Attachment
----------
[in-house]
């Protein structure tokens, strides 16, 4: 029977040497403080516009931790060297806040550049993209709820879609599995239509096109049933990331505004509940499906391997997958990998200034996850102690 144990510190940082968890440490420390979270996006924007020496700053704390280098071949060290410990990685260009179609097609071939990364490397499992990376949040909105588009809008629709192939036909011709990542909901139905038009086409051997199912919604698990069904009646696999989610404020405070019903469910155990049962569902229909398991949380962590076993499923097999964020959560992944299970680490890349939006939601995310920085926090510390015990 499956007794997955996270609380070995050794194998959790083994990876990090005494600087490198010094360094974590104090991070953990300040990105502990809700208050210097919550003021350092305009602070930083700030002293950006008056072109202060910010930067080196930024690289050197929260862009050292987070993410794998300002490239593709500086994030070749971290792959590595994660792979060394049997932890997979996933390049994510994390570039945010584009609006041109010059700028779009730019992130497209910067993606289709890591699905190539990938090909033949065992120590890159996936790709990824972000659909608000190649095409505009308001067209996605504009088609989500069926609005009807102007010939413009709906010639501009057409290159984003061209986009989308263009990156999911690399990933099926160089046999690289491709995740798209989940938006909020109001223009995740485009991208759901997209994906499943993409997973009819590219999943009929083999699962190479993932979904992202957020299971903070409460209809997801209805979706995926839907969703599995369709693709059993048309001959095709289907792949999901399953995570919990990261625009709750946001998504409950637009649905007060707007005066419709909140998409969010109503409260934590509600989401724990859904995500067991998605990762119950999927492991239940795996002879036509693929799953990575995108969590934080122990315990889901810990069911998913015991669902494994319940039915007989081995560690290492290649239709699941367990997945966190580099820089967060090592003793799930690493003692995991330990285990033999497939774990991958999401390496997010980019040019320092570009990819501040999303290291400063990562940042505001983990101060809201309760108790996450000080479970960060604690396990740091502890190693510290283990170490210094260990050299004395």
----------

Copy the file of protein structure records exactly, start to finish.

[in-house]
């Protein structure tokens, strides 16, 4: 029977040497403080516009931790060297806040550049993209709820879609599995239509096109049933990331505004509940499906391997997958990998200034996850102690 144990510190940082968890440490420390979270996006924007020496700053704390280098071949060290410990990685260009179609097609071939990364490397499992990376949040909105588009809008629709192939036909011709990542909901139905038009086409051997199912919604698990069904009646696999989610404020405070019903469910155990049962569902229909398991949380962590076993499923097999964020959560992944299970680490890349939006939601995310920085926090510390015990 499956007794997955996270609380070995050794194998959790083994990876990090005494600087490198010094360094974590104090991070953990300040990105502990809700208050210097919550003021350092305009602070930083700030002293950006008056072109202060910010930067080196930024690289050197929260862009050292987070993410794998300002490239593709500086994030070749971290792959590595994660792979060394049997932890997979996933390049994510994390570039945010584009609006041109010059700028779009730019992130497209910067993606289709890591699905190539990938090909033949065992120590890159996936790709990824972000659909608000190649095409505009308001067209996605504009088609989500069926609005009807102007010939413009709906010639501009057409290159984003061209986009989308263009990156999911690399990933099926160089046999690289491709995740798209989940938006909020109001223009995740485009991208759901997209994906499943993409997973009819590219999943009929083999699962190479993932979904992202957020299971903070409460209809997801209805979706995926839907969703599995369709693709059993048309001959095709289907792949999901399953995570919990990261625009709750946001998504409950637009649905007060707007005066419709909140998409969010109503409260934590509600989401724990859904995500067991998605990762119950999927492991239940795996002879036509693929799953990575995108969590934080122990315990889901810990069911998913015991669902494994319940039915007989081995560690290492290649239709699941367990997945966190580099820089967060090592003793799930690493003692995991330990285990033999497939774990991958999401390496997010980019040019320092570009990819501040999303290291400063990562940042505001983990101060809201309760108790996450000080479970960060604690396990740091502890190693510290283990170490210094260990050299004395």